When Virginia Democrats partied at their annual Jefferson Jackson Dinner in Richmond on Feb. 19, Senate Majority Richard L. Saslaw (Fairfax) crowed about the party’s success in killing efforts by the Republican-controlled House of Delegates to push forward conservative legislation such as anti-abortion bills.
“If we were not there, in the [Senate] majority, this state would [be] like a cross between Alabama, Mississippi and Arizona,” Saslaw said.
Just five days later, however, Saslaw failed to live up to his own boast. A major parliamentary bungle by his leadership team and its pro-choice allies handed anti-abortion conservatives their first significant victory in the state since Virginia made fetal homicide a crime in 2004.
As a result, Virginia health authorities will be empowered to impose regulations on clinics that do first-trimester abortions under a new law that in some ways is among the most onerous in the nation.
Democratic legislators and pro-choice activists are already pointing fingers over who’s to blame for the debacle.
Regardless of whose fault it is, the impact on Virginia women wishing to terminate their pregnancies could be severe. Many, or even most, of the state’s 21 abortion providers could be forced to close because it would be so costly to change their facilities to meet the new standard, under which they’re classified for the first time as a kind of hospital.
It’s hard to predict what the full consequences will be. The broadly worded statute gives the state Board of Health a lot of leeway in defining what kind of “hospital” facilities an abortion clinic must provide.
The 15-member board is currently controlled by members appointed by the previous governor, Timothy M. Kaine, a pro-choice Democrat. But Republican Gov. Robert F. McDonnell, who is strongly antiabortion, will have a chance to replace them all by the time his term expires in January 2014.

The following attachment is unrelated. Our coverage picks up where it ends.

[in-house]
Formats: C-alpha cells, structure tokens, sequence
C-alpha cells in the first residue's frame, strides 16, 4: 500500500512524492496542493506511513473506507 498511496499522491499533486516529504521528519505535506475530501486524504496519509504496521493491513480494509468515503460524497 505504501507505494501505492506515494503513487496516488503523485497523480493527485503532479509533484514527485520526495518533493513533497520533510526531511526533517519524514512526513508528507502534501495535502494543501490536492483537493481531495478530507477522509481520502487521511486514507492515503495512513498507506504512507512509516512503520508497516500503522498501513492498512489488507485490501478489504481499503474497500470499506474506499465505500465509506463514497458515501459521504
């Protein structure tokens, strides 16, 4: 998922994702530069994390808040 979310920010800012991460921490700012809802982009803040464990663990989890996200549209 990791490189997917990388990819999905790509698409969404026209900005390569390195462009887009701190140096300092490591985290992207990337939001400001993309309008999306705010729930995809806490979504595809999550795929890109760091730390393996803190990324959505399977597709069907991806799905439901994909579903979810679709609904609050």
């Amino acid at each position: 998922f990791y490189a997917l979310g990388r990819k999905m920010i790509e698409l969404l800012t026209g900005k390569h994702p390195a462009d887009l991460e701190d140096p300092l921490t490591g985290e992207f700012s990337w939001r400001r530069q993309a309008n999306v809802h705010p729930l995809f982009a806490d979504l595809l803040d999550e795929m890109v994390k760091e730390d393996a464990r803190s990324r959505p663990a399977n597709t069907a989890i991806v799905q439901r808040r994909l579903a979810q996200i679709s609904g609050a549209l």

“The Board of Health could go for zero or for everything they think is necessary to make it safe,” said Victoria Cobb, president of the Family Foundation of Virginia.
For the sake of discussion, let’s assume that the clinics will be forced to meet standards like those required of outpatient surgical centers. That was the benchmark sought in another Republican-backed bill, similar to the one that passed.
By that guideline, abortion rights supporters say, it would cost millions of dollars to renovate the clinics. Hallways would have to be widened so two gurneys could pass through at the same time. The procedure area would have to be at least 250 square feet. The entrance would have to be covered.
Anticipating that such legislation might pass eventually, Planned Parenthood in recent years remodeled four clinics in the state – in Richmond, Charlottesville, Roanoke and Virginia Beach — to fulfill those criteria. But none of the other 17 abortion providers in the state meets the standard, including Washington area clinics in Falls Church, Manassas and Annandale.
It’s clear that the Senate Democratic leadership wasn’t paying attention when it let a seemingly innocent Republican health bill go through. The legislation dealt with regulatory issues in a way that allowed the House to amend it and turn it into an unstoppable bill targeting abortion clinics.
The leadership “should have seen that coming a mile away,” said a Democratic politician who spoke on the condition of anonymity because he didn’t want to publicly criticize the party chiefs. “The bill was a Trojan horse. We’re playing chess down here, and you must constantly be thinking five to six steps ahead of the game.
“It’s not easy when the bills are flying at the end of the session, but you’ve got to stay focused.”
Some Democrats said pro-choice lobbyists also bore responsibility because they’re paid to keep track of such bills. Saslaw’s brief explanation: “They slipped one through.”
If there’s a bright spot for Democrats in all this, it’s that the new law reminds voters that Republicans will push through conservative social legislation when possible, despite trying to emphasize their credentials as pragmatists focused on jobs and other bread-and-butter issues.
When McDonnell won the governorship in 2009, he “was able to present himself as a moderate, charismatic Republican, which he never was. We have all been bamboozled,” complained Wendy Klein, a Richmond doctor, activist and deputy editor of the Journal of Women’s Health.
Democrats hope a backlash against the legislation might galvanize pro-choice voters in the fall elections and help protect the Senate majority. But Klein despaired over the complacency she saw among supporters of abortion rights.
“Definitely, women have gotten to the point where they take these reproductive choices for granted and don’t seem to realize how at risk these choices are,” Klein said.